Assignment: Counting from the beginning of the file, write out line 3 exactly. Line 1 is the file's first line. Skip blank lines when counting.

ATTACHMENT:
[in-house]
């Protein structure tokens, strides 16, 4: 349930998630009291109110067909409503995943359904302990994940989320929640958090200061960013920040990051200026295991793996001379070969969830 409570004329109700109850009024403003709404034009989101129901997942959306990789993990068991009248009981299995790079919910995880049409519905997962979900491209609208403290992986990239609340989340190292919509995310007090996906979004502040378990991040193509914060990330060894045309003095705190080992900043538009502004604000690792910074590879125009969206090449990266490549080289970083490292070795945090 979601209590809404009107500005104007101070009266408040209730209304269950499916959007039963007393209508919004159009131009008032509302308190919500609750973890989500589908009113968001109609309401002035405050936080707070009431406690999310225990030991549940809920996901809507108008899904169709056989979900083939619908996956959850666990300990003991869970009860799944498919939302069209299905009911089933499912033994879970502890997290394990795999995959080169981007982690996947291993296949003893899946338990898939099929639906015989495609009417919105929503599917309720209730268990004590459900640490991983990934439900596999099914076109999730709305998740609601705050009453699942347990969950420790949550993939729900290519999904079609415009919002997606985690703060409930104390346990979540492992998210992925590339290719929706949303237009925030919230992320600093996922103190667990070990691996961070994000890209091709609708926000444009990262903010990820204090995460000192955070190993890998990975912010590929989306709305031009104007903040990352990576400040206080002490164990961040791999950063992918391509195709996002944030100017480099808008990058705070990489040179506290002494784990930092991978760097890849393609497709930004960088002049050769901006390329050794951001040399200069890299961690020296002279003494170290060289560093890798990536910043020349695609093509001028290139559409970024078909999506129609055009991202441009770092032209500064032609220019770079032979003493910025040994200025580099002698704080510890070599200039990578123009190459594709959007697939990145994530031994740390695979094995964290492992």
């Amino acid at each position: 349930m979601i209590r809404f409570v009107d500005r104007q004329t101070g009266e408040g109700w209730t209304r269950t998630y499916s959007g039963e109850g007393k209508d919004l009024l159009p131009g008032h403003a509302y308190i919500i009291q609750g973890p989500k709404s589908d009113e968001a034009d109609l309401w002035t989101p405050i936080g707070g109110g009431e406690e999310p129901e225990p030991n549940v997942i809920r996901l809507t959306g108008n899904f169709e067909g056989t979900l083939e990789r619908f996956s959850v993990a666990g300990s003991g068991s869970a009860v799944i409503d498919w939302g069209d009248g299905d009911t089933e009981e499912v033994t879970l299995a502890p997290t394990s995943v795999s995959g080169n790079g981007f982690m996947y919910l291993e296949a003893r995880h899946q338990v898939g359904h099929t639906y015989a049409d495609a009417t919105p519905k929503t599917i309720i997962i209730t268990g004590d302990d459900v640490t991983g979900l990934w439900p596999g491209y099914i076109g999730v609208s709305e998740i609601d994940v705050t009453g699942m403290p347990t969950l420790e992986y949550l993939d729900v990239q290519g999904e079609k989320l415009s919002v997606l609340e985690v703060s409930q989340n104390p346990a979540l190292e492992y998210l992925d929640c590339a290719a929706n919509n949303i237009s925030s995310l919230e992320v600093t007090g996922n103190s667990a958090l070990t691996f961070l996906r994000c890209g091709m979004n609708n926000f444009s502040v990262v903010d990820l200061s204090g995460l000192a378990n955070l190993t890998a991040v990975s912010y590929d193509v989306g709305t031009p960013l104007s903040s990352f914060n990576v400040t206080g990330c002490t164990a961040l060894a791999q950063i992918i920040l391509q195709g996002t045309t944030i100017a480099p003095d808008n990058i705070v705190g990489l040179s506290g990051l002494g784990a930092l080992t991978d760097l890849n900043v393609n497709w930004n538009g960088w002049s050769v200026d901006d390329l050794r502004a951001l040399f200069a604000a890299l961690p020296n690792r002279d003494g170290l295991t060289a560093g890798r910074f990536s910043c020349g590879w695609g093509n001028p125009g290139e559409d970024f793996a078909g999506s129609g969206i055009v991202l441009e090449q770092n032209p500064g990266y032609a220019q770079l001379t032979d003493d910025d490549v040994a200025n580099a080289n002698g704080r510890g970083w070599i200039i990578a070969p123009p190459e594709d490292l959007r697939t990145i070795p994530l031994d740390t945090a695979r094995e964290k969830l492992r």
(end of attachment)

């Amino acid at each position: 349930m979601i209590r809404f409570v009107d500005r104007q004329t101070g009266e408040g109700w209730t209304r269950t998630y499916s959007g039963e109850g007393k209508d919004l009024l159009p131009g008032h403003a509302y308190i919500i009291q609750g973890p989500k709404s589908d009113e968001a034009d109609l309401w002035t989101p405050i936080g707070g109110g009431e406690e999310p129901e225990p030991n549940v997942i809920r996901l809507t959306g108008n899904f169709e067909g056989t979900l083939e990789r619908f996956s959850v993990a666990g300990s003991g068991s869970a009860v799944i409503d498919w939302g069209d009248g299905d009911t089933e009981e499912v033994t879970l299995a502890p997290t394990s995943v795999s995959g080169n790079g981007f982690m996947y919910l291993e296949a003893r995880h899946q338990v898939g359904h099929t639906y015989a049409d495609a009417t919105p519905k929503t599917i309720i997962i209730t268990g004590d302990d459900v640490t991983g979900l990934w439900p596999g491209y099914i076109g999730v609208s709305e998740i609601d994940v705050t009453g699942m403290p347990t969950l420790e992986y949550l993939d729900v990239q290519g999904e079609k989320l415009s919002v997606l609340e985690v703060s409930q989340n104390p346990a979540l190292e492992y998210l992925d929640c590339a290719a929706n919509n949303i237009s925030s995310l919230e992320v600093t007090g996922n103190s667990a958090l070990t691996f961070l996906r994000c890209g091709m979004n609708n926000f444009s502040v990262v903010d990820l200061s204090g995460l000192a378990n955070l190993t890998a991040v990975s912010y590929d193509v989306g709305t031009p960013l104007s903040s990352f914060n990576v400040t206080g990330c002490t164990a961040l060894a791999q950063i992918i920040l391509q195709g996002t045309t944030i100017a480099p003095d808008n990058i705070v705190g990489l040179s506290g990051l002494g784990a930092l080992t991978d760097l890849n900043v393609n497709w930004n538009g960088w002049s050769v200026d901006d390329l050794r502004a951001l040399f200069a604000a890299l961690p020296n690792r002279d003494g170290l295991t060289a560093g890798r910074f990536s910043c020349g590879w695609g093509n001028p125009g290139e559409d970024f793996a078909g999506s129609g969206i055009v991202l441009e090449q770092n032209p500064g990266y032609a220019q770079l001379t032979d003493d910025d490549v040994a200025n580099a080289n002698g704080r510890g970083w070599i200039i990578a070969p123009p190459e594709d490292l959007r697939t990145i070795p994530l031994d740390t945090a695979r094995e964290k969830l492992r």